With my bike safely crated and cleared from Brazilian customs, I got to spend a few more days riding a light enduro Yamaha through the narrow streets lined with colorful colonial buildings of Belém. Alex and Marden provided the continuing entertainment and Belém experiences: wandering the maze of vendors that make up the kinetic and frenetic Ver o Peso market, restaurants, motorcycle club gathering, nightclub with live music and more.
I’ve also been frantically trying to find out how to get my Apple MacBook Pro serviced in either Brasil or Argentina. Ever since that night in Canoa Quebrada I’ve been unable to download photos, write blog or upload blog posts, or share some of the fantastic images I’ve captured on my journey wiht my new friends in Belém. So far e-mails from authorized service facilities in Brasil have been disappointing. The chances of finding an LCD display for my computer in South America just might be impossible. But I remain positive that I can get this computer fixed prior to heading to Africa.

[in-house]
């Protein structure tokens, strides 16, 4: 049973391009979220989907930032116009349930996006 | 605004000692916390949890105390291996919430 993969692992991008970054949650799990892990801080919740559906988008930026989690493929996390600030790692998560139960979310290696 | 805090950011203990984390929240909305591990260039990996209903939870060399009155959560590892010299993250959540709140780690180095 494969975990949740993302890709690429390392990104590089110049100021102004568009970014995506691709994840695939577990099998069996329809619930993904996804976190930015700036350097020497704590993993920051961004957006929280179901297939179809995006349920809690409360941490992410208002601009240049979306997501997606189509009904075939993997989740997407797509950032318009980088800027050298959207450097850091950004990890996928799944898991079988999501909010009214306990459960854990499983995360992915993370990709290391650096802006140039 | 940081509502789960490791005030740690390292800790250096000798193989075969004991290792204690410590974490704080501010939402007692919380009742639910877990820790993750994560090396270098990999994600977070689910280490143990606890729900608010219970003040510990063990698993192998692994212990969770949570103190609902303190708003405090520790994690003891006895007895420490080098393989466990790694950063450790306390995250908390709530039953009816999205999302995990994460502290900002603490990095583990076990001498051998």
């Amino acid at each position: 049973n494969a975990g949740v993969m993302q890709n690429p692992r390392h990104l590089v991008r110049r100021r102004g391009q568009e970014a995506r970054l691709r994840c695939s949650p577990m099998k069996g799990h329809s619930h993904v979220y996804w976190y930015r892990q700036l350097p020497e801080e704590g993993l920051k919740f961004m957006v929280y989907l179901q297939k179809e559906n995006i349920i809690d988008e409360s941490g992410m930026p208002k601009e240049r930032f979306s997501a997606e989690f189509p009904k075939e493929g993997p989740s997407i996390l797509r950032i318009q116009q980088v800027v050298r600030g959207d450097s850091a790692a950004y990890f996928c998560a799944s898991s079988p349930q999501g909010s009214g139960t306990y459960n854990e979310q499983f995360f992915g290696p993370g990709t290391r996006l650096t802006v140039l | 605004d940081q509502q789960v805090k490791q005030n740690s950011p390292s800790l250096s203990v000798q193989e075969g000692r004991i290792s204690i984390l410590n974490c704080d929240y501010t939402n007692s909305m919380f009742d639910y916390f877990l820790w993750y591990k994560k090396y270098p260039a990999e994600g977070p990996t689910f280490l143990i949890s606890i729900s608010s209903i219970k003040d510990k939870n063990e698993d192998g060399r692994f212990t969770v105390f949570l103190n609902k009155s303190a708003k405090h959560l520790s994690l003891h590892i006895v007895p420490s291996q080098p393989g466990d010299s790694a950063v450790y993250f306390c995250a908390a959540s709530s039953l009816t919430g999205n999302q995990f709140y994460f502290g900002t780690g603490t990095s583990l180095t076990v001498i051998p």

As I labor to catch up with the posts and blog of my journey, I find it difficult to find the words and craft the paragraphs that could express the richness of my experience, the friendliness of the people and the hospitality of Alex and his family and friends. So I will take the lazy way out and provide you with a quick photo essay of some of my fun times in Belém with the best I can do at captioning.
As I said to Alex, André and Marden as we hugged our goodbyes outside the security gate at the airport: I will be back to my home in Brazil sometime real soon! Thanks guys!
I wish I could remember what this unique soup with shrimp and a leafy spice found in the Amazon. It’s a traditional dish indulged by indigenous Amazon tribes. For me it was a bit tart, but certainly tasty and something everyone should try. Andre shows how you eat the soup.